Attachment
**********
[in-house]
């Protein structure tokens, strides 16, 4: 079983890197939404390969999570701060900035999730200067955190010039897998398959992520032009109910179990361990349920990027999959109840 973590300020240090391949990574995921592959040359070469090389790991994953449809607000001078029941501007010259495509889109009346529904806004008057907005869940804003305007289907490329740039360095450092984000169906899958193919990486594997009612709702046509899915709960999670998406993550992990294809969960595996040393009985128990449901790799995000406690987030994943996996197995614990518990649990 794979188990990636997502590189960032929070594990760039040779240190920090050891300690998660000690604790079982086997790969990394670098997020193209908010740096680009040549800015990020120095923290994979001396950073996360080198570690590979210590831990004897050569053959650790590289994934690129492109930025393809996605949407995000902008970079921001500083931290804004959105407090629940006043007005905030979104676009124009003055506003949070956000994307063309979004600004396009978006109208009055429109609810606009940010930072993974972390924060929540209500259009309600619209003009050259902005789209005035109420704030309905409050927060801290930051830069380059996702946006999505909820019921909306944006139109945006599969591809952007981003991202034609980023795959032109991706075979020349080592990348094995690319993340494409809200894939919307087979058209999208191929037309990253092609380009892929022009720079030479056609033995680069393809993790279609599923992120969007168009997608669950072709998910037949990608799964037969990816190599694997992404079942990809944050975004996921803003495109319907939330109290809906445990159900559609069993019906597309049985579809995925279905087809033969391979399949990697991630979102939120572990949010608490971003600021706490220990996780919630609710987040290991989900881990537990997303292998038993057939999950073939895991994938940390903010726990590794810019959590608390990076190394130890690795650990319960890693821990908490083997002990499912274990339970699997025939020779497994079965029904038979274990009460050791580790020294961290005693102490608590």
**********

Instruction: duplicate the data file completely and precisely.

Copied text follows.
[in-house]
């Protein structure tokens, strides 16, 4: 079983890197939404390969999570701060900035999730200067955190010039897998398959992520032009109910179990361990349920990027999959109840 973590300020240090391949990574995921592959040359070469090389790991994953449809607000001078029941501007010259495509889109009346529904806004008057907005869940804003305007289907490329740039360095450092984000169906899958193919990486594997009612709702046509899915709960999670998406993550992990294809969960595996040393009985128990449901790799995000406690987030994943996996197995614990518990649990 794979188990990636997502590189960032929070594990760039040779240190920090050891300690998660000690604790079982086997790969990394670098997020193209908010740096680009040549800015990020120095923290994979001396950073996360080198570690590979210590831990004897050569053959650790590289994934690129492109930025393809996605949407995000902008970079921001500083931290804004959105407090629940006043007005905030979104676009124009003055506003949070956000994307063309979004600004396009978006109208009055429109609810606009940010930072993974972390924060929540209500259009309600619209003009050259902005789209005035109420704030309905409050927060801290930051830069380059996702946006999505909820019921909306944006139109945006599969591809952007981003991202034609980023795959032109991706075979020349080592990348094995690319993340494409809200894939919307087979058209999208191929037309990253092609380009892929022009720079030479056609033995680069393809993790279609599923992120969007168009997608669950072709998910037949990608799964037969990816190599694997992404079942990809944050975004996921803003495109319907939330109290809906445990159900559609069993019906597309049985579809995925279905087809033969391979399949990697991630979102939120572990949010608490971003600021706490220990996780919630609710987040290991989900881990537990997303292998038993057939999950073939895991994938940390903010726990590794810019959590608390990076190394130890690795650990319960890693821990908490083997002990499912274990339970699997025939020779497994079965029904038979274990009460050791580790020294961290005693102490608590």